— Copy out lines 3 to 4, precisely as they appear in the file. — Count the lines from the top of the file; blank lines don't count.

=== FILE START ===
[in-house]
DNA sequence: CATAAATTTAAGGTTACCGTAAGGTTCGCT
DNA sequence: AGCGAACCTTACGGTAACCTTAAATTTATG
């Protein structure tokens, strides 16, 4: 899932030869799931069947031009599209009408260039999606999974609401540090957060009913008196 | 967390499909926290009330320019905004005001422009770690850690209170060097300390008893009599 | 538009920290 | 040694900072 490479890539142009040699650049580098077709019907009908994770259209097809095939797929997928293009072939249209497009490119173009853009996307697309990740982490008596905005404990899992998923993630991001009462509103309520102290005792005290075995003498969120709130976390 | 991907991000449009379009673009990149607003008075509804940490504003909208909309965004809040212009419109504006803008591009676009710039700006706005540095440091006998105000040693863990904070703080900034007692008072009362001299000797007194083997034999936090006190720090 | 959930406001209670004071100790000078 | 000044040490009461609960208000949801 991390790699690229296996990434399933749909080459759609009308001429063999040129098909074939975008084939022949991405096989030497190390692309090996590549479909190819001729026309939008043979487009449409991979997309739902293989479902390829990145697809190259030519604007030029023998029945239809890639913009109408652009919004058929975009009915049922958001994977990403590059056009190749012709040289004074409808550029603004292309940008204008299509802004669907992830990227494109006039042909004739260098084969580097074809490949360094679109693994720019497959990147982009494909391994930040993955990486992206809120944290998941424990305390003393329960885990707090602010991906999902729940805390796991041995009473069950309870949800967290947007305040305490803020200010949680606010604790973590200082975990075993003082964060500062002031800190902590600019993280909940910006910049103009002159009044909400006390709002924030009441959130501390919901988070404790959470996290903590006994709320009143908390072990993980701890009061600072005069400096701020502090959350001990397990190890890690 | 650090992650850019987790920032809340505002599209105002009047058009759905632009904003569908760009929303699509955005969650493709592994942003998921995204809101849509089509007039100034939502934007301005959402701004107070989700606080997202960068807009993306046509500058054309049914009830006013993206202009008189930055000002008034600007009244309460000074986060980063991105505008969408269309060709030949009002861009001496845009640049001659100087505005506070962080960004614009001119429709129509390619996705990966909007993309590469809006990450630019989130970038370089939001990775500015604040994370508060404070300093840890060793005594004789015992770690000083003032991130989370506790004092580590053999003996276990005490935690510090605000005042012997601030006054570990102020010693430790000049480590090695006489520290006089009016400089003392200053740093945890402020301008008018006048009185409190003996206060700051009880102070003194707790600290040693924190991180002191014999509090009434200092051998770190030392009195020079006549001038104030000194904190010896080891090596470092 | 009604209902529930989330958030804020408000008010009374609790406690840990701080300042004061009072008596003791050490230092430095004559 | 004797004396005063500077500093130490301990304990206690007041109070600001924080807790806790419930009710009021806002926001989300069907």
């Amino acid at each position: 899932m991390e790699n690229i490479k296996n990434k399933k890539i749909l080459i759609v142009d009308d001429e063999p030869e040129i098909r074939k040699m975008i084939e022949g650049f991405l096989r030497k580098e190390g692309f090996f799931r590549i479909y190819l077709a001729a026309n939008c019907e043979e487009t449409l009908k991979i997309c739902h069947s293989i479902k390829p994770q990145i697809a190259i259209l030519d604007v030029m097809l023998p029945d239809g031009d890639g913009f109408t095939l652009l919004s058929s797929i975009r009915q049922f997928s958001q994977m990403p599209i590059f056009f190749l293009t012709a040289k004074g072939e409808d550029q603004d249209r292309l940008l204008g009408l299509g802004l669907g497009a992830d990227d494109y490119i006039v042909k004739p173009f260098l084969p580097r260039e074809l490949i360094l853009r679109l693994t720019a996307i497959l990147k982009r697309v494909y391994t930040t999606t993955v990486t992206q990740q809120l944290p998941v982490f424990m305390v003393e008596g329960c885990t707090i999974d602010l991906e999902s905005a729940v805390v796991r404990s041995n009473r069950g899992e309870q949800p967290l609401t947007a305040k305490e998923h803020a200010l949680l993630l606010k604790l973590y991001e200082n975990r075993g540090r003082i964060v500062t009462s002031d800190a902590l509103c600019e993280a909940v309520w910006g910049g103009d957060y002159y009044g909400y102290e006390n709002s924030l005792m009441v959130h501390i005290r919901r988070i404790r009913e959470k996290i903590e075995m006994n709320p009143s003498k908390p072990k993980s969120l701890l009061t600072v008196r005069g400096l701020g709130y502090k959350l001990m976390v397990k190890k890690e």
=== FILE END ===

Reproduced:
DNA sequence: AGCGAACCTTACGGTAACCTTAAATTTATG
């Protein structure tokens, strides 16, 4: 899932030869799931069947031009599209009408260039999606999974609401540090957060009913008196 | 967390499909926290009330320019905004005001422009770690850690209170060097300390008893009599 | 538009920290 | 040694900072 490479890539142009040699650049580098077709019907009908994770259209097809095939797929997928293009072939249209497009490119173009853009996307697309990740982490008596905005404990899992998923993630991001009462509103309520102290005792005290075995003498969120709130976390 | 991907991000449009379009673009990149607003008075509804940490504003909208909309965004809040212009419109504006803008591009676009710039700006706005540095440091006998105000040693863990904070703080900034007692008072009362001299000797007194083997034999936090006190720090 | 959930406001209670004071100790000078 | 000044040490009461609960208000949801 991390790699690229296996990434399933749909080459759609009308001429063999040129098909074939975008084939022949991405096989030497190390692309090996590549479909190819001729026309939008043979487009449409991979997309739902293989479902390829990145697809190259030519604007030029023998029945239809890639913009109408652009919004058929975009009915049922958001994977990403590059056009190749012709040289004074409808550029603004292309940008204008299509802004669907992830990227494109006039042909004739260098084969580097074809490949360094679109693994720019497959990147982009494909391994930040993955990486992206809120944290998941424990305390003393329960885990707090602010991906999902729940805390796991041995009473069950309870949800967290947007305040305490803020200010949680606010604790973590200082975990075993003082964060500062002031800190902590600019993280909940910006910049103009002159009044909400006390709002924030009441959130501390919901988070404790959470996290903590006994709320009143908390072990993980701890009061600072005069400096701020502090959350001990397990190890890690 | 650090992650850019987790920032809340505002599209105002009047058009759905632009904003569908760009929303699509955005969650493709592994942003998921995204809101849509089509007039100034939502934007301005959402701004107070989700606080997202960068807009993306046509500058054309049914009830006013993206202009008189930055000002008034600007009244309460000074986060980063991105505008969408269309060709030949009002861009001496845009640049001659100087505005506070962080960004614009001119429709129509390619996705990966909007993309590469809006990450630019989130970038370089939001990775500015604040994370508060404070300093840890060793005594004789015992770690000083003032991130989370506790004092580590053999003996276990005490935690510090605000005042012997601030006054570990102020010693430790000049480590090695006489520290006089009016400089003392200053740093945890402020301008008018006048009185409190003996206060700051009880102070003194707790600290040693924190991180002191014999509090009434200092051998770190030392009195020079006549001038104030000194904190010896080891090596470092 | 009604209902529930989330958030804020408000008010009374609790406690840990701080300042004061009072008596003791050490230092430095004559 | 004797004396005063500077500093130490301990304990206690007041109070600001924080807790806790419930009710009021806002926001989300069907």